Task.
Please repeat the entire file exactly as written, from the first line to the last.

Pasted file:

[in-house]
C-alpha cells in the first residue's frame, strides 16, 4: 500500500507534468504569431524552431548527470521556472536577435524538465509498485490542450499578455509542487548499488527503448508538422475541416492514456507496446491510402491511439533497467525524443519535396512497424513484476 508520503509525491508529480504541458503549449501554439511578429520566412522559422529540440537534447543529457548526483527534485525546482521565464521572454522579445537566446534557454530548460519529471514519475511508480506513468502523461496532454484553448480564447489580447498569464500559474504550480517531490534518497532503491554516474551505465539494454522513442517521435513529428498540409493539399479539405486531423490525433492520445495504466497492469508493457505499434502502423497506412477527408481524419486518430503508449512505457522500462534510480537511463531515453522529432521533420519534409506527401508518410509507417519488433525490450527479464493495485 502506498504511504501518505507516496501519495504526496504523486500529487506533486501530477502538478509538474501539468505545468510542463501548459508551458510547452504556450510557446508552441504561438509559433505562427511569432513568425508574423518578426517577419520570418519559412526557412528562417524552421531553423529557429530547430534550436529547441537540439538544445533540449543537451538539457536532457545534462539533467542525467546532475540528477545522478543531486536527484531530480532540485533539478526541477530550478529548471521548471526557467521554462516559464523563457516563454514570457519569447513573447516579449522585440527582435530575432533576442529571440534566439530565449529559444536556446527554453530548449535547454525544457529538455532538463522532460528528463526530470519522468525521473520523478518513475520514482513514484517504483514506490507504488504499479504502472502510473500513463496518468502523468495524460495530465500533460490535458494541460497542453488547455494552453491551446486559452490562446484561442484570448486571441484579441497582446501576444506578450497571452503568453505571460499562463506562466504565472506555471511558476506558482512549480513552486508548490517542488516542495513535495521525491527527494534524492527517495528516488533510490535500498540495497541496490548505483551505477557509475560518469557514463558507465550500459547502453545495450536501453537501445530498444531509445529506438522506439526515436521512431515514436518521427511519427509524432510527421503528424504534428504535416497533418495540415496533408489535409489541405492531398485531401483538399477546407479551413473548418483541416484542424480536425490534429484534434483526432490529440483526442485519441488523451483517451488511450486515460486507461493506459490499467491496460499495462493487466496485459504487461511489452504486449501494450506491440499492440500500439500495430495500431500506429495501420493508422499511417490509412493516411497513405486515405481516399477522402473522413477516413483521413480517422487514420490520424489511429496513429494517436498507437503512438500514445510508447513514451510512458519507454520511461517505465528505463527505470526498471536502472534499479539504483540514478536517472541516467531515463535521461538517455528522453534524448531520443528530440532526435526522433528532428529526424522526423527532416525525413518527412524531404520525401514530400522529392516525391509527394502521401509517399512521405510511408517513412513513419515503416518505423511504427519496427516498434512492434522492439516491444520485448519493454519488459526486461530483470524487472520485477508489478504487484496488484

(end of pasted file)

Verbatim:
[in-house]
C-alpha cells in the first residue's frame, strides 16, 4: 500500500507534468504569431524552431548527470521556472536577435524538465509498485490542450499578455509542487548499488527503448508538422475541416492514456507496446491510402491511439533497467525524443519535396512497424513484476 508520503509525491508529480504541458503549449501554439511578429520566412522559422529540440537534447543529457548526483527534485525546482521565464521572454522579445537566446534557454530548460519529471514519475511508480506513468502523461496532454484553448480564447489580447498569464500559474504550480517531490534518497532503491554516474551505465539494454522513442517521435513529428498540409493539399479539405486531423490525433492520445495504466497492469508493457505499434502502423497506412477527408481524419486518430503508449512505457522500462534510480537511463531515453522529432521533420519534409506527401508518410509507417519488433525490450527479464493495485 502506498504511504501518505507516496501519495504526496504523486500529487506533486501530477502538478509538474501539468505545468510542463501548459508551458510547452504556450510557446508552441504561438509559433505562427511569432513568425508574423518578426517577419520570418519559412526557412528562417524552421531553423529557429530547430534550436529547441537540439538544445533540449543537451538539457536532457545534462539533467542525467546532475540528477545522478543531486536527484531530480532540485533539478526541477530550478529548471521548471526557467521554462516559464523563457516563454514570457519569447513573447516579449522585440527582435530575432533576442529571440534566439530565449529559444536556446527554453530548449535547454525544457529538455532538463522532460528528463526530470519522468525521473520523478518513475520514482513514484517504483514506490507504488504499479504502472502510473500513463496518468502523468495524460495530465500533460490535458494541460497542453488547455494552453491551446486559452490562446484561442484570448486571441484579441497582446501576444506578450497571452503568453505571460499562463506562466504565472506555471511558476506558482512549480513552486508548490517542488516542495513535495521525491527527494534524492527517495528516488533510490535500498540495497541496490548505483551505477557509475560518469557514463558507465550500459547502453545495450536501453537501445530498444531509445529506438522506439526515436521512431515514436518521427511519427509524432510527421503528424504534428504535416497533418495540415496533408489535409489541405492531398485531401483538399477546407479551413473548418483541416484542424480536425490534429484534434483526432490529440483526442485519441488523451483517451488511450486515460486507461493506459490499467491496460499495462493487466496485459504487461511489452504486449501494450506491440499492440500500439500495430495500431500506429495501420493508422499511417490509412493516411497513405486515405481516399477522402473522413477516413483521413480517422487514420490520424489511429496513429494517436498507437503512438500514445510508447513514451510512458519507454520511461517505465528505463527505470526498471536502472534499479539504483540514478536517472541516467531515463535521461538517455528522453534524448531520443528530440532526435526522433528532428529526424522526423527532416525525413518527412524531404520525401514530400522529392516525391509527394502521401509517399512521405510511408517513412513513419515503416518505423511504427519496427516498434512492434522492439516491444520485448519493454519488459526486461530483470524487472520485477508489478504487484496488484